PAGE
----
• Reliance on Foreign Sources – ISZO’s statements about Nam Tai and the information on its FIXNTP website are almost entirely from English language sources outside mainland China. This gives the impression that ISZO made its investment in Nam Tai and proposed extensive changes at the company without the benefit of any local market knowledge.

ISZO’s request for a Special Meeting received support from holders of more than 40% of the company’s outstanding shares. On 9/11/20 Peter Kellogg, a Nam Tai Director since 2000 and the controller of 19.1% of the shares indicated that he had supported the request but had not committed to supporting ISZO’s nominees (LINK)

Peter Kellogg has been involved with Nam Tai for over 20 years and at age 77 he may be looking for a way to realize the value of his investment.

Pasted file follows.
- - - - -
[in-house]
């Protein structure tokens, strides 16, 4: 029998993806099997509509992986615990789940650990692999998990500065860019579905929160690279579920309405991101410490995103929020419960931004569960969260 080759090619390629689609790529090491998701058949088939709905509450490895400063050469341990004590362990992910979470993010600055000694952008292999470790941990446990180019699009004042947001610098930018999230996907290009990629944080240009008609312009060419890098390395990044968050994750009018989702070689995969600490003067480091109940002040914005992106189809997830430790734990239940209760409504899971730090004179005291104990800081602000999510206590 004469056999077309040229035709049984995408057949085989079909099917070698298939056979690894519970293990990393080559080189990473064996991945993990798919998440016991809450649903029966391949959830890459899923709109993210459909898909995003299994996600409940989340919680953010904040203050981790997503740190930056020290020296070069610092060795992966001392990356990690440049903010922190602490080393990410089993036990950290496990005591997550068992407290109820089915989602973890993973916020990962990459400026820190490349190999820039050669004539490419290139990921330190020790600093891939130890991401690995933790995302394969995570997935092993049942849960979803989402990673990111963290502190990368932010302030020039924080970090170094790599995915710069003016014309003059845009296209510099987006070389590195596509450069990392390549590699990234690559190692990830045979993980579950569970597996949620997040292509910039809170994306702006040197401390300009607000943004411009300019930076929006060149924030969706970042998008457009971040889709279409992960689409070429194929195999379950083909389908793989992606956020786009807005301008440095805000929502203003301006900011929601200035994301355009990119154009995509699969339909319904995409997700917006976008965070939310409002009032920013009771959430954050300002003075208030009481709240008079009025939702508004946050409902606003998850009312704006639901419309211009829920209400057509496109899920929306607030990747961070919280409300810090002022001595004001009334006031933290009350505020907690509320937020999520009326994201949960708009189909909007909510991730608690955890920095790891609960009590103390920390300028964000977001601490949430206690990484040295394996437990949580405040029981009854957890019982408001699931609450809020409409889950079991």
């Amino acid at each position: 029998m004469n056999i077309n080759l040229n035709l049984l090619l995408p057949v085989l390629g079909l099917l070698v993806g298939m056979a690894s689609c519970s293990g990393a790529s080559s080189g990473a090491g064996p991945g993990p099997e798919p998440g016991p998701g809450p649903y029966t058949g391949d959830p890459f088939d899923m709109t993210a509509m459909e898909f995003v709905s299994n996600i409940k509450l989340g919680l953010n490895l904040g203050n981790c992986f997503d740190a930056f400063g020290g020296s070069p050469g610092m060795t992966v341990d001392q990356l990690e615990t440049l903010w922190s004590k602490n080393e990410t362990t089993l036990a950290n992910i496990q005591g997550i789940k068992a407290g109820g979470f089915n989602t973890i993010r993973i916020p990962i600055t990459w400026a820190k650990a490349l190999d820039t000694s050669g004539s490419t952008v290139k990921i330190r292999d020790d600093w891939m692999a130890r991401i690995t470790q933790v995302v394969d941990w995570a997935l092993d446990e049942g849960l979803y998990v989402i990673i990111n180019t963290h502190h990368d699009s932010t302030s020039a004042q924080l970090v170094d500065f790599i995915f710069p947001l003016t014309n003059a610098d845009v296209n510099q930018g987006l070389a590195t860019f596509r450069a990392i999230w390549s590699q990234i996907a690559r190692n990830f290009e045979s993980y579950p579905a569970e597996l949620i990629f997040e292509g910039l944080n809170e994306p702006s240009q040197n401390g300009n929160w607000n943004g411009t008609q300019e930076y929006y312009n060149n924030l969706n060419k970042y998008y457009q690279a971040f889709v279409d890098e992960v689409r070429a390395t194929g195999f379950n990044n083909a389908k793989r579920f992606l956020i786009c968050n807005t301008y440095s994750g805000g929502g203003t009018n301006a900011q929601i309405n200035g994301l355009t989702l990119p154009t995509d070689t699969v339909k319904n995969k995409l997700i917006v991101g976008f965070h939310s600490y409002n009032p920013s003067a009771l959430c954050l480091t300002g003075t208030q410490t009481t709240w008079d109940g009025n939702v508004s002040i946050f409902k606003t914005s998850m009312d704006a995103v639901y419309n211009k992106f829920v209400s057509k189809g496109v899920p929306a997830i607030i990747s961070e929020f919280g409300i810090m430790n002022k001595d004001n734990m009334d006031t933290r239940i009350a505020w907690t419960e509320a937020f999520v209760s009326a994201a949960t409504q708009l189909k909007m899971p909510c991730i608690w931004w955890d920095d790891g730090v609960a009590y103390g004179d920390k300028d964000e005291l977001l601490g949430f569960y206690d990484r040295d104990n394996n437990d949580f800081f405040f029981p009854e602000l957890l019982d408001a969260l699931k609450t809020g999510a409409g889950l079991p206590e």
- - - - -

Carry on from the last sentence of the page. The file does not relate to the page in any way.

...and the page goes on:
Nam Tai responded to ISZO with several press releases (6/3, 8/5, 9/23) and a presentation. Nam Tai also arranged a $170mm share placement to Kaisa and a friendly party (LINK). The placement would raise Kaisa’s stake to 43.9%, large enough to block any measures it opposed at a shareholder meeting. The $9.15/share placement price was in line with the market, but dilutive to the per share fair value of Nam Tai’s assets. Nam Tai claimed the placement was necessary to alleviate the risk that the company would lose access to debt financing if a Special Meeting led to a “change of control”. ISZO filed suit in the British Virgin Islands to block the issuance and Nam Tai disclosed that the timeline for consideration of the case would run to March 2021.